“On your left you can see the Queen of Denmark’s residence, and if you look over to the right, you can see shipping containers converted into university students’ residences,” said our guide as we putted through Copenhagen’s harbor on a tour boat.
“They are very popular,” she added before drawing our attention to an industrial garbage incinerator that doubles as a downhill ski facility.
This most beautiful city absolutely radiated happiness, ingenuity, and cooperation. As we chugged into a narrow canal, I saw people in green kayaks pulling garbage out of the river. I asked our host, Thomas Knudsen, senior area sales manager of Danish-loudspeaker-maker DALI, about this. “The kayaks are rentals, but there is no charge so long as you use them to clean the water,” he told me.
There’s an almost utopian feel to Copenhagen. The streets are clean and litter free, the parks are well maintained, the people radiate good health, and there’s no evidence of homelessness. Add in the stunning architecture and almost painfully good pastries, and it has become a new contender for my Best Cities in the World list.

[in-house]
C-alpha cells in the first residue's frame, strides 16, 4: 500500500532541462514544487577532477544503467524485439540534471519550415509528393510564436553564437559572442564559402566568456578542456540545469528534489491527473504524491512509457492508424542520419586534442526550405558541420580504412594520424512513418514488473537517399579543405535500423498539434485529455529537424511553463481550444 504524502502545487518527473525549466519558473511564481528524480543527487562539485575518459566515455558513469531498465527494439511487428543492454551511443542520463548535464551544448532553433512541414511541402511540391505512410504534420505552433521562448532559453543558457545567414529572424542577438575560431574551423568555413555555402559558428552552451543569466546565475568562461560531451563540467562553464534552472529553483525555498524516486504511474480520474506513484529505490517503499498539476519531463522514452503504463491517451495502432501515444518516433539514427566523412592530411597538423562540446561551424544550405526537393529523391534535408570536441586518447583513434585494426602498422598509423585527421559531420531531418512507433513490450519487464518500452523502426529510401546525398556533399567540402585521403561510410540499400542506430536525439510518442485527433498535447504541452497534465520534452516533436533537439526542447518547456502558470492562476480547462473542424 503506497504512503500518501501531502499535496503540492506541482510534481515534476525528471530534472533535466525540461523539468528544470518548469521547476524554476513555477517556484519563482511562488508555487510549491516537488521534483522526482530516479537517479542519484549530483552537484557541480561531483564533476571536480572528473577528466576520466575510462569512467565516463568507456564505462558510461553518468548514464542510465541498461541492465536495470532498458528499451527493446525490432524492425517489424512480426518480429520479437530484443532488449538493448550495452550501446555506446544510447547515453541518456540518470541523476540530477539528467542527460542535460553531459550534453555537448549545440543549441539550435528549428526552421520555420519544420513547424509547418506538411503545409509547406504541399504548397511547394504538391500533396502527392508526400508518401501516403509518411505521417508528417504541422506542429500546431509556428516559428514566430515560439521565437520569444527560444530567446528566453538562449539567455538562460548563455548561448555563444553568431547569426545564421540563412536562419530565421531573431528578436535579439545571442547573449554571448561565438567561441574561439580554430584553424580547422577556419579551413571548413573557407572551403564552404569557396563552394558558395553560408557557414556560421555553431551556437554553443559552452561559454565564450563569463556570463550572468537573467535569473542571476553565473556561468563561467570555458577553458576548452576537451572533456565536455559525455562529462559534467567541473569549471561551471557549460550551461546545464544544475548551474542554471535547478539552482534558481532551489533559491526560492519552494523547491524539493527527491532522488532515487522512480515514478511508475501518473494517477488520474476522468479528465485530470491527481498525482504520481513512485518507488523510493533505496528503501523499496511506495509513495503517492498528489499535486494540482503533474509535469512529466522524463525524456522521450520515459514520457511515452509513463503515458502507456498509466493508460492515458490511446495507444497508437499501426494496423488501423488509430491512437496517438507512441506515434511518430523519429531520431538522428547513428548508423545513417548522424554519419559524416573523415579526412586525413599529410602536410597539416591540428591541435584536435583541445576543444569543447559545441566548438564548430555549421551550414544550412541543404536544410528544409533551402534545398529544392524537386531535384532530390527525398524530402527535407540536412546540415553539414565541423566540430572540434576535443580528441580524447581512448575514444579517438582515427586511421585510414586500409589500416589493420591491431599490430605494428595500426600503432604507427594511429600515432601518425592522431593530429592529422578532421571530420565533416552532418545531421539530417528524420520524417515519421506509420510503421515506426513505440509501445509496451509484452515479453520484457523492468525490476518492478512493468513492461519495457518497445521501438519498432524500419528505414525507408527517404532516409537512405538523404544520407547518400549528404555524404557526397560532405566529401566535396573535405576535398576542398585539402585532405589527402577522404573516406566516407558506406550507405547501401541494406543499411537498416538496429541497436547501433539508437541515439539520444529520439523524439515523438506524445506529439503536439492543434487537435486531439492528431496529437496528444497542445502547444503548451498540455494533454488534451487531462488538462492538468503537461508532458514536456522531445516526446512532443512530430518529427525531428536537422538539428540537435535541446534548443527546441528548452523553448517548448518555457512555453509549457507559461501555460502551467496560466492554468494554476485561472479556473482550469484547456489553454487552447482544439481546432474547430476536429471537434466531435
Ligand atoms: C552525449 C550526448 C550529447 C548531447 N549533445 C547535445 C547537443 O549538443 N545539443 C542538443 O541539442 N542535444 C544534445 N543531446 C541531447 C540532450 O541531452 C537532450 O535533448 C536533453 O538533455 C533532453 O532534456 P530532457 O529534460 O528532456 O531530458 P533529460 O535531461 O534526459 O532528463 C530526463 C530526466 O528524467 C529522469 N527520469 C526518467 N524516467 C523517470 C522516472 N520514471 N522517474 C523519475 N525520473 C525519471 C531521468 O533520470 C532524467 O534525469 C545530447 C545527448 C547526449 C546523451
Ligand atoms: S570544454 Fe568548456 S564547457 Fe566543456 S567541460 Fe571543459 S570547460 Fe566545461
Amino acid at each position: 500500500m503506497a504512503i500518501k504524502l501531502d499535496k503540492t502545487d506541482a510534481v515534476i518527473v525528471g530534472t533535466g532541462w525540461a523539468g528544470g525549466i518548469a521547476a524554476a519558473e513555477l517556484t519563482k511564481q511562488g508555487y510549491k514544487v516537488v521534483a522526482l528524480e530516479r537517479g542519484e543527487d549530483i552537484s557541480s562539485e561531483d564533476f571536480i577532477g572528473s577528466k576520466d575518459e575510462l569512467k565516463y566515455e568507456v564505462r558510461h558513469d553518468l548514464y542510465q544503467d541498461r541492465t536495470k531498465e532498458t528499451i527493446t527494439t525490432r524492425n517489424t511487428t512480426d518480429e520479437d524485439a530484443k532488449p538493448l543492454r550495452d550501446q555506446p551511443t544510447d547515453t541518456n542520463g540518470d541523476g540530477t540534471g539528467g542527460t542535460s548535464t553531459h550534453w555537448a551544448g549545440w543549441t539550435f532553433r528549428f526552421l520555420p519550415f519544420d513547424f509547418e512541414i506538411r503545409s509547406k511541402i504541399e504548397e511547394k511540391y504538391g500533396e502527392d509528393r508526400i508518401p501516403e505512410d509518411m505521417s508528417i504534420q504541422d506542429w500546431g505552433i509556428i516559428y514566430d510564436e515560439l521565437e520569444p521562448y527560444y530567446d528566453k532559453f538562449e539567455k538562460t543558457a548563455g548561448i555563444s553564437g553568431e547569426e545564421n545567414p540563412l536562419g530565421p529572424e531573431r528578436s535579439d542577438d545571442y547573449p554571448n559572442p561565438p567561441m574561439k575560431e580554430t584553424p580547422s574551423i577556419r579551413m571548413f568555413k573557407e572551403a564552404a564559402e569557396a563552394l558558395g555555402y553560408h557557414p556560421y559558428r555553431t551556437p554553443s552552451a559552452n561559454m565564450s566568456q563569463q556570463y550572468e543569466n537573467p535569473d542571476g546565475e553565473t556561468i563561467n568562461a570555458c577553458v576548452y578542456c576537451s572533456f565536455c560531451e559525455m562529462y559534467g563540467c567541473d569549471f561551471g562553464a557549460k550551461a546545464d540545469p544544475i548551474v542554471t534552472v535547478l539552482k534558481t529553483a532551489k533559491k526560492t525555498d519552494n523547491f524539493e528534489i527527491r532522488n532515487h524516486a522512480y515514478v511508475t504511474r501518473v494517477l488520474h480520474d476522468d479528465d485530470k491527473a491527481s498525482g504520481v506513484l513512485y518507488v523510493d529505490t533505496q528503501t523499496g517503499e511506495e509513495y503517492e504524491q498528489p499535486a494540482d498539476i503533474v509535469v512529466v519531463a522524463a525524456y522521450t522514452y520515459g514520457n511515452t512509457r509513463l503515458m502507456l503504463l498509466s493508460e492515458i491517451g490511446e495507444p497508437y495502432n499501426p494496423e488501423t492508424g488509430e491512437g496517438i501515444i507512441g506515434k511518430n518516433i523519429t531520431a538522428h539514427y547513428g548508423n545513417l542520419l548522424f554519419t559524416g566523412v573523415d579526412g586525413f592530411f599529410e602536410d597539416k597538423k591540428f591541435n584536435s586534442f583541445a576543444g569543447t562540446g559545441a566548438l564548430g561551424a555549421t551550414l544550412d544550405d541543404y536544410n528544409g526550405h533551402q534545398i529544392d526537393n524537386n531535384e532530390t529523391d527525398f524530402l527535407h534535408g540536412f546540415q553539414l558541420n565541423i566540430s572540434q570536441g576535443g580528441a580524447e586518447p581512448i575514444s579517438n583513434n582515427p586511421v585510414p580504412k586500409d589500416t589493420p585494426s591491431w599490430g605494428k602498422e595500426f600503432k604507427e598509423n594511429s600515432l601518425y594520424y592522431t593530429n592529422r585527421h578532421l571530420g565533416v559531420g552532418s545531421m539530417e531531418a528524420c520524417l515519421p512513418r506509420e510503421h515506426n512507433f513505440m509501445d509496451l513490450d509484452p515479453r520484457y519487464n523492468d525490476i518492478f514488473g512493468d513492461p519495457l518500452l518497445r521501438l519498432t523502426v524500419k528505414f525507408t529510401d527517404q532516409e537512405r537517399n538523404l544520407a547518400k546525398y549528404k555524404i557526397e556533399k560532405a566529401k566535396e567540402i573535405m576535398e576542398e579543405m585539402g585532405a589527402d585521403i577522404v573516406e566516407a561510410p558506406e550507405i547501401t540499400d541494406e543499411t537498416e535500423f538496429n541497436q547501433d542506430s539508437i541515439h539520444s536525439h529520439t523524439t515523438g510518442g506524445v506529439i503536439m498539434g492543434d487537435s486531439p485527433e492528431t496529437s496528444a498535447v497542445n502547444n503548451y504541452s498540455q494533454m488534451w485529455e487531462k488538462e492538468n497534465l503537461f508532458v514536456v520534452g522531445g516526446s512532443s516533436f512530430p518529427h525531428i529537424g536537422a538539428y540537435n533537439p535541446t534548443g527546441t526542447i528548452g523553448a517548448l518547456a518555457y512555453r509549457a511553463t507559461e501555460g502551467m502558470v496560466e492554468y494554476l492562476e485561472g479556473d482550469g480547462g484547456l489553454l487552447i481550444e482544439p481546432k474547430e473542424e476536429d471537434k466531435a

I was spending the night of August 22 in Copenhagen, along with eight other journalists, as a kick-off point for a tour of DALI’s facilities and an inside look at the company’s new $110,000-per-pair Kore superspeaker (all prices in USD). DALI stands for Danish Audiophile Loudspeaker Industries, founded in 1983 by Peter Lyngdorf.
The next day, after an excellent buffet breakfast, we hopped in a small bus and headed for the town of Arslev, the home of Hudevad Furniture—a woodworking factory that has partnered with DALI to build the cabinets for the Kore speakers. Arslev is about a two-hour drive from DALI’s factory, which is located in the town of Nørager. Per the name, Hudevad is a furniture company that specializes in curved wood.
Hudevad Furniture is run by Kaare Jørgensen, a happy, ingenious, and cooperative Dane. His father, Erik, started the company in 1985, and the facility spans several large workshops. There’s an interesting admixture of machinery here, including Italian woodworking machines from the 1960s. “They’re indestructible,” said Kaare with admiration. There is also a five-axis CNC machine.